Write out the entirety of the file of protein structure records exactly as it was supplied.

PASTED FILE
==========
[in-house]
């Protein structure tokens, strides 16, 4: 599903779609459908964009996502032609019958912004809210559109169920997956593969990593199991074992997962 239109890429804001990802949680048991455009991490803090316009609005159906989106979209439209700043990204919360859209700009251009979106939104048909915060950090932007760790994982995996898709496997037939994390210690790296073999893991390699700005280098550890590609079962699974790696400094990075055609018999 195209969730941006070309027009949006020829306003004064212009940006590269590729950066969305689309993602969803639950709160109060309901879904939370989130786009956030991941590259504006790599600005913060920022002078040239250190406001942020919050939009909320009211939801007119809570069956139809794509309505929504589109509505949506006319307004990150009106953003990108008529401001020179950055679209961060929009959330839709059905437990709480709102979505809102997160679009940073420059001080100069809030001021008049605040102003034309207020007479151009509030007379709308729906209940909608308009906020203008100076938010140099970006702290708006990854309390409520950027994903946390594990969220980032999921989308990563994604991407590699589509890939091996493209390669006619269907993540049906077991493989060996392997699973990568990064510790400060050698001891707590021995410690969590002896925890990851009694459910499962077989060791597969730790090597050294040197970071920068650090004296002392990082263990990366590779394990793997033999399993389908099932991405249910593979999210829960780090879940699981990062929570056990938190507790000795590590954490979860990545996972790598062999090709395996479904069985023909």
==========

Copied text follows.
[in-house]
């Protein structure tokens, strides 16, 4: 599903779609459908964009996502032609019958912004809210559109169920997956593969990593199991074992997962 239109890429804001990802949680048991455009991490803090316009609005159906989106979209439209700043990204919360859209700009251009979106939104048909915060950090932007760790994982995996898709496997037939994390210690790296073999893991390699700005280098550890590609079962699974790696400094990075055609018999 195209969730941006070309027009949006020829306003004064212009940006590269590729950066969305689309993602969803639950709160109060309901879904939370989130786009956030991941590259504006790599600005913060920022002078040239250190406001942020919050939009909320009211939801007119809570069956139809794509309505929504589109509505949506006319307004990150009106953003990108008529401001020179950055679209961060929009959330839709059905437990709480709102979505809102997160679009940073420059001080100069809030001021008049605040102003034309207020007479151009509030007379709308729906209940909608308009906020203008100076938010140099970006702290708006990854309390409520950027994903946390594990969220980032999921989308990563994604991407590699589509890939091996493209390669006619269907993540049906077991493989060996392997699973990568990064510790400060050698001891707590021995410690969590002896925890990851009694459910499962077989060791597969730790090597050294040197970071920068650090004296002392990082263990990366590779394990793997033999399993389908099932991405249910593979999210829960780090879940699981990062929570056990938190507790000795590590954490979860990545996972790598062999090709395996479904069985023909």